OnLive's recent troubles might make one dubious about the future of cloud-based gaming services. Nvidia's Phil Eisler has a more positive outlook, as one might expect from the guy running the green team's GeForce Grid cloud gaming group. VentureBeat has a lengthy interview with Eisler that reveals some interesting nuggests about the challenges facing cloud-based gaming and how Nvidia plans to combat them.
Obviously, the speed of one's Internet connection is a big obstacle. Eisler figures a 5Mbps pipe is required to pump out 30 frames per second at 720p resolution. To get 60 FPS at 1080p, you'd need 15-20Mbps. Then there's the issue of latency, which Eisler says was over 250 milliseconds with first-generation cloud gaming implementations. The GeForce Grid-powered Gaikai service purportedly cuts latency down to a little over 160 ms, which most folks would still consider too laggy for traditional multiplayer games.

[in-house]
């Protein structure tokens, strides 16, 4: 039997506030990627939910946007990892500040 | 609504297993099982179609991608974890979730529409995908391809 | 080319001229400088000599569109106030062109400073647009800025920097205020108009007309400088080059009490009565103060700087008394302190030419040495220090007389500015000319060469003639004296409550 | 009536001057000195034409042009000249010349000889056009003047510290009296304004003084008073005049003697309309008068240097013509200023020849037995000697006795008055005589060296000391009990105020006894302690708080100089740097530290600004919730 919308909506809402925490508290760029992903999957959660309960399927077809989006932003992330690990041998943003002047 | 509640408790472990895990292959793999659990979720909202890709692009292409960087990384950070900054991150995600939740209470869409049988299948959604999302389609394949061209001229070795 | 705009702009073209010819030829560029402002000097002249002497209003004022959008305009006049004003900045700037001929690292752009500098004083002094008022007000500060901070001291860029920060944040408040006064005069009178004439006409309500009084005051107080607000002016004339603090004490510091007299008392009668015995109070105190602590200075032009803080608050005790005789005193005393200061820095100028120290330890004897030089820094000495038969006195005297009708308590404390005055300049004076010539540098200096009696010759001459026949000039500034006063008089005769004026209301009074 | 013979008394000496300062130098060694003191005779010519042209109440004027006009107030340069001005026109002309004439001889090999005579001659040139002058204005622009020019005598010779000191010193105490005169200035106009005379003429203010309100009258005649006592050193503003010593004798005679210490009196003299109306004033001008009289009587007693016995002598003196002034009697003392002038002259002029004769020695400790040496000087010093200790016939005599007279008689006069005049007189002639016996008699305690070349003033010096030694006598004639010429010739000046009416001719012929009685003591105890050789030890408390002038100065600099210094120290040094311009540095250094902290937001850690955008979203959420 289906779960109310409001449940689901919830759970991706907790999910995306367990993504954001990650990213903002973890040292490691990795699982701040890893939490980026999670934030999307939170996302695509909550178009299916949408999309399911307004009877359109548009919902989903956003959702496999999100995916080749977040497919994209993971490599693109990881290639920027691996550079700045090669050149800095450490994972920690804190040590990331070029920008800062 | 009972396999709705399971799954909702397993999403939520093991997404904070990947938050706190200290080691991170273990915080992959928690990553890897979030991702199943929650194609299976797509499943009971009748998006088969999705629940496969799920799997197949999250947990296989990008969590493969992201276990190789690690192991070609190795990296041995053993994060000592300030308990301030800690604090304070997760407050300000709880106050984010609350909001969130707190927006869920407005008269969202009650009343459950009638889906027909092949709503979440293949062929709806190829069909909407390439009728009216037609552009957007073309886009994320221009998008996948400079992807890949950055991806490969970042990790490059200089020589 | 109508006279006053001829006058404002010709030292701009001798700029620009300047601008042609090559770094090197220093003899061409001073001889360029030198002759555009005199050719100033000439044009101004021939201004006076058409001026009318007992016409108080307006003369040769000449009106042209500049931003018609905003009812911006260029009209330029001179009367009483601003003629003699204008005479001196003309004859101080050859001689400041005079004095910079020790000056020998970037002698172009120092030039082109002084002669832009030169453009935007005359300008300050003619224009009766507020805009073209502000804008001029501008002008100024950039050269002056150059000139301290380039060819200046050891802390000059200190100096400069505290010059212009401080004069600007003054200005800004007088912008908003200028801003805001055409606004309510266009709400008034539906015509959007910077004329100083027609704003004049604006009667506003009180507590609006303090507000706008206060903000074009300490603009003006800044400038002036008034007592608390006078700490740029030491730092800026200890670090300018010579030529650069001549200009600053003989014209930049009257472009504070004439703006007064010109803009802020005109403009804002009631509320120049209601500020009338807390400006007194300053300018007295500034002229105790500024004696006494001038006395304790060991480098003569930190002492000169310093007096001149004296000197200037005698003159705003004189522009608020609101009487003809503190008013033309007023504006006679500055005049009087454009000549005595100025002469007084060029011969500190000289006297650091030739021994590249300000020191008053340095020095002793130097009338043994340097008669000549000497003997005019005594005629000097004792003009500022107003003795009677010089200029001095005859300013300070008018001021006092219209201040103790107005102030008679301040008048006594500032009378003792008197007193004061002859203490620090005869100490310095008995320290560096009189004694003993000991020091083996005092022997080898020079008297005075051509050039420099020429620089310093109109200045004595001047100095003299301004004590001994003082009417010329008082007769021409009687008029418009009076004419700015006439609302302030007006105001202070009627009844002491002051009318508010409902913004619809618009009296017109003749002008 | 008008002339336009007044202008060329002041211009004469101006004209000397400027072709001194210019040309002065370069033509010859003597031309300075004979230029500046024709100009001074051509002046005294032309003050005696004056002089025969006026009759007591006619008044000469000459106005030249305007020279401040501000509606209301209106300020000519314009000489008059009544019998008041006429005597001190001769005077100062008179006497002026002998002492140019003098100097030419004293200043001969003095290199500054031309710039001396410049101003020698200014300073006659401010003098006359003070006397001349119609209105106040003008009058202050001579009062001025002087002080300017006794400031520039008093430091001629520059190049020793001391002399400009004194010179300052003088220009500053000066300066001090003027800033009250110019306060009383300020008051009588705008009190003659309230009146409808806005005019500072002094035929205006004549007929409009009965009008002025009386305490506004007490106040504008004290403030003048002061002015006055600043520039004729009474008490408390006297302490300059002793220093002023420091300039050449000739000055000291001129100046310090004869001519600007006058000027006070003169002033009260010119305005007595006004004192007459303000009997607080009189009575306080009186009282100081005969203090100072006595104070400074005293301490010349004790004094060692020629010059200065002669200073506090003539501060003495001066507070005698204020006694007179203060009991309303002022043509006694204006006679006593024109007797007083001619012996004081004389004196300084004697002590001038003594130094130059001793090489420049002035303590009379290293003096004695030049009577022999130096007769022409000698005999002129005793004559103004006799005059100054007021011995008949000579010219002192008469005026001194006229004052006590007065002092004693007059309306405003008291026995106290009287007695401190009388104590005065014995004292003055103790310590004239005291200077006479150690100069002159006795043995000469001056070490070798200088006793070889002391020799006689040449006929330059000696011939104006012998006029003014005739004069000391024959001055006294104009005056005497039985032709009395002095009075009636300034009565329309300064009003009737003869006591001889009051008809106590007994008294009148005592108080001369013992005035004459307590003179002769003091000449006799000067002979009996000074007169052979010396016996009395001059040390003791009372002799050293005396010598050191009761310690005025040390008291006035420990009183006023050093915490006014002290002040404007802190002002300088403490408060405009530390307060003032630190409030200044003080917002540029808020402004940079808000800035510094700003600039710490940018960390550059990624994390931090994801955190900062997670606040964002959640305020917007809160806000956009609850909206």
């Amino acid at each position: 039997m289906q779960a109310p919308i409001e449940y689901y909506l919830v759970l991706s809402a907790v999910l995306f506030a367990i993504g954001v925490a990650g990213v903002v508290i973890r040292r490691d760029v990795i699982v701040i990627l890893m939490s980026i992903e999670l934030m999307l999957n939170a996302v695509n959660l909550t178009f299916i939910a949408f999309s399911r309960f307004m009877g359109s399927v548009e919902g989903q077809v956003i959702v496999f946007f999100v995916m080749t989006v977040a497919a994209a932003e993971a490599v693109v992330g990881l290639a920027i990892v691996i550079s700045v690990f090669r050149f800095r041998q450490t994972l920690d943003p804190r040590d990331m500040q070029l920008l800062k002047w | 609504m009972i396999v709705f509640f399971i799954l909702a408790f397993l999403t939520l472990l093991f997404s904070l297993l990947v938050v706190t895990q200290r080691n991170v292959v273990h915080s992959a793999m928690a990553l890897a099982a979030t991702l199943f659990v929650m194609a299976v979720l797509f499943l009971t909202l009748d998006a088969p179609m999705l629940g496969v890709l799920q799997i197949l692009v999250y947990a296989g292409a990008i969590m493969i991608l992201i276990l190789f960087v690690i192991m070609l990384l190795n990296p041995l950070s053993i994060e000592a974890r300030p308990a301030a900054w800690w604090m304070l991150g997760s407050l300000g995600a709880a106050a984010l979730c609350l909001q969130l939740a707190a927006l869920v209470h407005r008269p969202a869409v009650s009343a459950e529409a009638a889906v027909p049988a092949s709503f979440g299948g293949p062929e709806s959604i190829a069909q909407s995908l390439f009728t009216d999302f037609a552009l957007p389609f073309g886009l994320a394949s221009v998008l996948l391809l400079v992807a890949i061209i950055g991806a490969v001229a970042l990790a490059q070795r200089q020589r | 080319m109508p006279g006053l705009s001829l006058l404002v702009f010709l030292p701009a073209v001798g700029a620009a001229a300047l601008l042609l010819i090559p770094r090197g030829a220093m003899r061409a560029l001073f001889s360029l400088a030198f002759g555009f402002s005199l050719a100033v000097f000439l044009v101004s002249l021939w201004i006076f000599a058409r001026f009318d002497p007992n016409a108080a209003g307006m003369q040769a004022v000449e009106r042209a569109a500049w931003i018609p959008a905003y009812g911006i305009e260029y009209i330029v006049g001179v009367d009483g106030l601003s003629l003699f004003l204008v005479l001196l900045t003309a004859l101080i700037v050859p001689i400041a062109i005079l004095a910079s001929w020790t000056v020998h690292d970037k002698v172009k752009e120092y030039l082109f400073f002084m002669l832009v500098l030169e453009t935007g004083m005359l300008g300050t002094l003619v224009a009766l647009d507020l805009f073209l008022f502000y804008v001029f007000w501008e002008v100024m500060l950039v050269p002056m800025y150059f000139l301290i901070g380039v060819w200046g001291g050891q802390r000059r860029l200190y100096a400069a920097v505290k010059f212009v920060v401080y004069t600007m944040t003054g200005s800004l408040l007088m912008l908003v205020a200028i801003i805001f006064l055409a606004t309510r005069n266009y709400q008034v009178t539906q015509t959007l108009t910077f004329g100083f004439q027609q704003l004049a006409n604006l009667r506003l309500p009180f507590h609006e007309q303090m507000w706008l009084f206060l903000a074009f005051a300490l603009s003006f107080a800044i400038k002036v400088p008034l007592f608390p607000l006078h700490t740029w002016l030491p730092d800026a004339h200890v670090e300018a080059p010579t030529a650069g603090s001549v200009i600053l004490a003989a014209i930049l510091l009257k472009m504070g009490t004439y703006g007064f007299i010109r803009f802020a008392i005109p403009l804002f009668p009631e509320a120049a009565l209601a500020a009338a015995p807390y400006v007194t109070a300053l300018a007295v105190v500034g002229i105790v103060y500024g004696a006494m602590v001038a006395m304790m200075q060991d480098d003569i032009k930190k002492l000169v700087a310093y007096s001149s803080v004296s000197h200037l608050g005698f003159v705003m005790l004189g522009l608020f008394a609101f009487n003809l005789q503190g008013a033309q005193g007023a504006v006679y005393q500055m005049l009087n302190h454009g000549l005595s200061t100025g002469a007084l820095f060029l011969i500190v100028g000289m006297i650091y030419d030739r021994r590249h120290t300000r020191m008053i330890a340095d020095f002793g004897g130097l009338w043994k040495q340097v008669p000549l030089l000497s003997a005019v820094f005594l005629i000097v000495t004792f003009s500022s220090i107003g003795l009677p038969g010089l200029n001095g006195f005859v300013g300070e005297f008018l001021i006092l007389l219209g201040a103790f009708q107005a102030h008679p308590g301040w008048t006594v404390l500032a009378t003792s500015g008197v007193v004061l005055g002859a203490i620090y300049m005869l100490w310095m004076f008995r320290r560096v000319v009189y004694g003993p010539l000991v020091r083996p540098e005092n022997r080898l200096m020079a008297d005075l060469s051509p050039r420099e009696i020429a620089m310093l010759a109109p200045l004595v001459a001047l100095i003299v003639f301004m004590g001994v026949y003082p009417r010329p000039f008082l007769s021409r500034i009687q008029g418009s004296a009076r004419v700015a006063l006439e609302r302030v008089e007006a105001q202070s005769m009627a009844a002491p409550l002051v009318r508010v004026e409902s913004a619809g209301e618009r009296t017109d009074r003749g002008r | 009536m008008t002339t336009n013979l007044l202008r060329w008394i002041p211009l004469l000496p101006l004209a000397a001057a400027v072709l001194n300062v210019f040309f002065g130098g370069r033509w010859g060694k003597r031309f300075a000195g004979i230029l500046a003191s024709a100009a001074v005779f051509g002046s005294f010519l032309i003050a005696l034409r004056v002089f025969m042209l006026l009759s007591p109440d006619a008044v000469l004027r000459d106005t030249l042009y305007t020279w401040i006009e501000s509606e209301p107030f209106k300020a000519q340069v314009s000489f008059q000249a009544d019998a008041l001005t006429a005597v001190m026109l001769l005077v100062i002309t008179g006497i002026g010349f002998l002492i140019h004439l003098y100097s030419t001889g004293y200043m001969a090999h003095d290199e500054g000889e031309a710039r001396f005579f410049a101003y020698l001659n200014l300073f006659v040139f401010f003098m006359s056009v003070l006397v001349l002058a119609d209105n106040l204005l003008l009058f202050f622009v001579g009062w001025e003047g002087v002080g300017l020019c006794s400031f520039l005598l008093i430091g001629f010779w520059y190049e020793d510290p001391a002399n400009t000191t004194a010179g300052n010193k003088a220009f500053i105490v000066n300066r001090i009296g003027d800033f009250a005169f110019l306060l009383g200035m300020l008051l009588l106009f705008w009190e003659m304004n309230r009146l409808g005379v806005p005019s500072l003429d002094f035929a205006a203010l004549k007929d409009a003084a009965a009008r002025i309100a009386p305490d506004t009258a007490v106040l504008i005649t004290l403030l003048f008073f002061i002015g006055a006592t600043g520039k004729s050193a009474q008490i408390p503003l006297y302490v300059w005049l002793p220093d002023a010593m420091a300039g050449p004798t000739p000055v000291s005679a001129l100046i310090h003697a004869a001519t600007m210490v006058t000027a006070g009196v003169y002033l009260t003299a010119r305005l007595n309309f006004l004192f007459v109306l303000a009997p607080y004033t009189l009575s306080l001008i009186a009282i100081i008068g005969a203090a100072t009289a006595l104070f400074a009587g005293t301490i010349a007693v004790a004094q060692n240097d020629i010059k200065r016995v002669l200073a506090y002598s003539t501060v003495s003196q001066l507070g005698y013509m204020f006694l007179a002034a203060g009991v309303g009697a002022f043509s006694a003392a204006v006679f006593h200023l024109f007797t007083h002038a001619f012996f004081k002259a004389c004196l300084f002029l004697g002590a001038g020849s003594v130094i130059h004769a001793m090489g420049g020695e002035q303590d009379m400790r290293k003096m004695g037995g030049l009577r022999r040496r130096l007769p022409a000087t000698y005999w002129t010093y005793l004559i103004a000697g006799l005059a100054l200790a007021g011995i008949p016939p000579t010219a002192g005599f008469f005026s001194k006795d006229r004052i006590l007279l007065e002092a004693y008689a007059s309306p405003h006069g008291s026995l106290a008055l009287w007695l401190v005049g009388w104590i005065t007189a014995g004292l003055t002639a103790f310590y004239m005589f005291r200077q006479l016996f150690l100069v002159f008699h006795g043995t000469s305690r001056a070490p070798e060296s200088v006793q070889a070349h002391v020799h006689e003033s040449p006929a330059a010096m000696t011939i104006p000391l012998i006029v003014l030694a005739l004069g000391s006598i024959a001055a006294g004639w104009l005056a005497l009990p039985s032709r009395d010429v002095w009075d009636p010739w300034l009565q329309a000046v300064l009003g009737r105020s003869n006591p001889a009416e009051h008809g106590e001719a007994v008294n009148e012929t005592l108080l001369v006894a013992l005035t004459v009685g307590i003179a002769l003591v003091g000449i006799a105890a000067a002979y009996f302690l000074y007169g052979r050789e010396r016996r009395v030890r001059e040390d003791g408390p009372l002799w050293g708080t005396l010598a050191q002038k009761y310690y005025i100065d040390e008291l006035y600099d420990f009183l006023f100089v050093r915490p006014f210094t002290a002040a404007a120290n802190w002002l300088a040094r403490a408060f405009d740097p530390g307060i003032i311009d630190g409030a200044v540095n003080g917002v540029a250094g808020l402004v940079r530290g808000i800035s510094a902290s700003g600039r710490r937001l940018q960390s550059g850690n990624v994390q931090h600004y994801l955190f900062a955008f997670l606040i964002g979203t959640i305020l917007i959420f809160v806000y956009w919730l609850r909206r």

Some of GeForce Grid's latency reduction comes from the GPU, which performs capture and encoding internally. This capability purportedly shaves 30 milliseconds of latency and frees up CPU cycles for other tasks. Eisler says Nvidia is working on client-side optimizations that will save an additional 20 ms, and he believes working with TV makers can cut latency even further.
Cloud gaming providers also face the challenge of scaling, which may be easier to solve. According to Eisler, Kepler-based GPUs can support up to four simultaneous users, or streams. He expects the number of streams per server to double each year, although it's unclear whether those increases will come from new GPUs, higher chip densities in servers, or a combination of the two. The latter seems most likely, especially since Nvidia already puts dual GPUs on its GeForce Grid K520 board.
Eisler points to Sony's acquisition of Gaikai as evidence that the future of cloud-based gaming is brighter than OnLive's. He certainly has a point, although he also concedes that hard-core PC gamers won't be switching to cloud-based services in the next decade. Casual gamers are less discerning, and it will be interesting to see how many of them are lured into the cloud during the interim.